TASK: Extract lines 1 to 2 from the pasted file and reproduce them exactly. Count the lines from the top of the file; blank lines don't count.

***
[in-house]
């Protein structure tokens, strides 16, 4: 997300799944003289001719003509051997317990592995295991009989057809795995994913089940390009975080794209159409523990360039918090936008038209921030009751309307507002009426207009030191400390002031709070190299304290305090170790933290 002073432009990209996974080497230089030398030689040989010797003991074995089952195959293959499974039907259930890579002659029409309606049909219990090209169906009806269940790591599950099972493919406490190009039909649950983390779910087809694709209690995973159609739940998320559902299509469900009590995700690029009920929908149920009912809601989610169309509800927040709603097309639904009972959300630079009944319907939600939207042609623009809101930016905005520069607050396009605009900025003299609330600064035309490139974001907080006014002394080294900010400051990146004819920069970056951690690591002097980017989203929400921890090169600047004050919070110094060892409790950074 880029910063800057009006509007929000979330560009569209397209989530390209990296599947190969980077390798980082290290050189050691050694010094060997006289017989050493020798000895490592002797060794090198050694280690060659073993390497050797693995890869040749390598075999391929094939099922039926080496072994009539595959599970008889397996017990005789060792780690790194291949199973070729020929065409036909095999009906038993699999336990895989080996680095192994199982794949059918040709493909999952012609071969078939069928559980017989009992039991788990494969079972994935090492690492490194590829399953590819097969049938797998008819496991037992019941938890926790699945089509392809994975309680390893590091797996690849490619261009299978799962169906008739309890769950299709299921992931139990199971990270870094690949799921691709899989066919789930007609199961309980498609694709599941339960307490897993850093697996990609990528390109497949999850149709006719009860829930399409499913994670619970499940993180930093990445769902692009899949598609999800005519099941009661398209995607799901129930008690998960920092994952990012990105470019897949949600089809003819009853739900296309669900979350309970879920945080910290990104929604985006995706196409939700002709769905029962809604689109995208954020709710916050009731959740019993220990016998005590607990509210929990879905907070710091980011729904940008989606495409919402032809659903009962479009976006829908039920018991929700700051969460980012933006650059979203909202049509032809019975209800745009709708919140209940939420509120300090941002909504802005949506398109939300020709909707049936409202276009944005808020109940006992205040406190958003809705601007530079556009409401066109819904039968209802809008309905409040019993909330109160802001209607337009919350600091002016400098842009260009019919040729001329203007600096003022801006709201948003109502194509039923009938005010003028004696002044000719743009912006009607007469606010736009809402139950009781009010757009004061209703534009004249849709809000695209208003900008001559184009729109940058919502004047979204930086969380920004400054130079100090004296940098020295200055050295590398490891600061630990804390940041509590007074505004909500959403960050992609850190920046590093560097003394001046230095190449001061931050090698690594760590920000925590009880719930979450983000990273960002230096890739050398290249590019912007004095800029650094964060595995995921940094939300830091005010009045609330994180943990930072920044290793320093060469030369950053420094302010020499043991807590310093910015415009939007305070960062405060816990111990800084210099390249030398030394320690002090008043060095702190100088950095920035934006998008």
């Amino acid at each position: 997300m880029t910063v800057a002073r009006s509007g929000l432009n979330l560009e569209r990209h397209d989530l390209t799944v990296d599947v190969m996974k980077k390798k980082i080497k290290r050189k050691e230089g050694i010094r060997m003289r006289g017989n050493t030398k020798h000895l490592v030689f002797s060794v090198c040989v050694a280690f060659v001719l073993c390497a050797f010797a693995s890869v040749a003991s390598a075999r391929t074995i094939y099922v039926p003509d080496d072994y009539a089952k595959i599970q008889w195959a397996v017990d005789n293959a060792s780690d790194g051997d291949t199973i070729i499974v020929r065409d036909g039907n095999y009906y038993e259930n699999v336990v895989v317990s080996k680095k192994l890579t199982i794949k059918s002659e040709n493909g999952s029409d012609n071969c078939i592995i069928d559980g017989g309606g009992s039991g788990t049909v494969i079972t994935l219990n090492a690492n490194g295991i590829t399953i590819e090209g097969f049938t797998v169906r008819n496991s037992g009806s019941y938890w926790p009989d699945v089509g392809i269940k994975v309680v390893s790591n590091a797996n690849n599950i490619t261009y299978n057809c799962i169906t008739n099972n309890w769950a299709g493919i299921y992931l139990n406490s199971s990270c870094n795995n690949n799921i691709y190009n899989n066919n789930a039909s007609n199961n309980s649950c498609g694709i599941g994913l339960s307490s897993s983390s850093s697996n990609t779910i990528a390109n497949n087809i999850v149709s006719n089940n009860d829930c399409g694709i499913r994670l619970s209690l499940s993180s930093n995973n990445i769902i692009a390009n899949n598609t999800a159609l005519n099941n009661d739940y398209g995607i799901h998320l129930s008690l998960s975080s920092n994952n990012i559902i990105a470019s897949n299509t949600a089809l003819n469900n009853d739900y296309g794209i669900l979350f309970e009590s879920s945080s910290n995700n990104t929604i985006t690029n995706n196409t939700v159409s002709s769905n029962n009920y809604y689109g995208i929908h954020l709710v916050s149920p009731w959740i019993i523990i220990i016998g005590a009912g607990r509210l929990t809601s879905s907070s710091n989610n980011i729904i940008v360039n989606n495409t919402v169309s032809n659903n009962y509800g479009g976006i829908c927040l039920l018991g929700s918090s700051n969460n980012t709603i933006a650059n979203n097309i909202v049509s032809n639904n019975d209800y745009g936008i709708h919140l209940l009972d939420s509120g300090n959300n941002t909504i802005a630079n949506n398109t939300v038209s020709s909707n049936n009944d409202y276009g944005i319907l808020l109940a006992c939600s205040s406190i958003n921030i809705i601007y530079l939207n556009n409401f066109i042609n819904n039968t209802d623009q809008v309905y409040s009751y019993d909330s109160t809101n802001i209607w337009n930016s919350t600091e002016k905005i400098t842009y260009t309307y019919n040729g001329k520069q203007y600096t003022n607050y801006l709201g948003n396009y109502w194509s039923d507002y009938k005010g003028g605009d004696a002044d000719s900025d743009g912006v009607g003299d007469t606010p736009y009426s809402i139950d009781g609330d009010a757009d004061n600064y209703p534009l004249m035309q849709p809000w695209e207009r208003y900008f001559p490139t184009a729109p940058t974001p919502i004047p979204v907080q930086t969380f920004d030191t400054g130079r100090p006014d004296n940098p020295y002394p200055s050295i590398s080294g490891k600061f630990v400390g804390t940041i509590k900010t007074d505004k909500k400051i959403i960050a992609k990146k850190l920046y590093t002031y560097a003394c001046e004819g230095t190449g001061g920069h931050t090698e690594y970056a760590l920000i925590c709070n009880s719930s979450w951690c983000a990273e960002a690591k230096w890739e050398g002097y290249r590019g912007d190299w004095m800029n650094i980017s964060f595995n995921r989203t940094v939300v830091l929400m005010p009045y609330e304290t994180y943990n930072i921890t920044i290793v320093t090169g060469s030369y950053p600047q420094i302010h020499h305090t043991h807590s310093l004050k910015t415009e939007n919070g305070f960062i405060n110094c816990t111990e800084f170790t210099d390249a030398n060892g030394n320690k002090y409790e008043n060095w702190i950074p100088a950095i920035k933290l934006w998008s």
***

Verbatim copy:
[in-house]
């Protein structure tokens, strides 16, 4: 997300799944003289001719003509051997317990592995295991009989057809795995994913089940390009975080794209159409523990360039918090936008038209921030009751309307507002009426207009030191400390002031709070190299304290305090170790933290 002073432009990209996974080497230089030398030689040989010797003991074995089952195959293959499974039907259930890579002659029409309606049909219990090209169906009806269940790591599950099972493919406490190009039909649950983390779910087809694709209690995973159609739940998320559902299509469900009590995700690029009920929908149920009912809601989610169309509800927040709603097309639904009972959300630079009944319907939600939207042609623009809101930016905005520069607050396009605009900025003299609330600064035309490139974001907080006014002394080294900010400051990146004819920069970056951690690591002097980017989203929400921890090169600047004050919070110094060892409790950074 880029910063800057009006509007929000979330560009569209397209989530390209990296599947190969980077390798980082290290050189050691050694010094060997006289017989050493020798000895490592002797060794090198050694280690060659073993390497050797693995890869040749390598075999391929094939099922039926080496072994009539595959599970008889397996017990005789060792780690790194291949199973070729020929065409036909095999009906038993699999336990895989080996680095192994199982794949059918040709493909999952012609071969078939069928559980017989009992039991788990494969079972994935090492690492490194590829399953590819097969049938797998008819496991037992019941938890926790699945089509392809994975309680390893590091797996690849490619261009299978799962169906008739309890769950299709299921992931139990199971990270870094690949799921691709899989066919789930007609199961309980498609694709599941339960307490897993850093697996990609990528390109497949999850149709006719009860829930399409499913994670619970499940993180930093990445769902692009899949598609999800005519099941009661398209995607799901129930008690998960920092994952990012990105470019897949949600089809003819009853739900296309669900979350309970879920945080910290990104929604985006995706196409939700002709769905029962809604689109995208954020709710916050009731959740019993220990016998005590607990509210929990879905907070710091980011729904940008989606495409919402032809659903009962479009976006829908039920018991929700700051969460980012933006650059979203909202049509032809019975209800745009709708919140209940939420509120300090941002909504802005949506398109939300020709909707049936409202276009944005808020109940006992205040406190958003809705601007530079556009409401066109819904039968209802809008309905409040019993909330109160802001209607337009919350600091002016400098842009260009019919040729001329203007600096003022801006709201948003109502194509039923009938005010003028004696002044000719743009912006009607007469606010736009809402139950009781009010757009004061209703534009004249849709809000695209208003900008001559184009729109940058919502004047979204930086969380920004400054130079100090004296940098020295200055050295590398490891600061630990804390940041509590007074505004909500959403960050992609850190920046590093560097003394001046230095190449001061931050090698690594760590920000925590009880719930979450983000990273960002230096890739050398290249590019912007004095800029650094964060595995995921940094939300830091005010009045609330994180943990930072920044290793320093060469030369950053420094302010020499043991807590310093910015415009939007305070960062405060816990111990800084210099390249030398030394320690002090008043060095702190100088950095920035934006998008």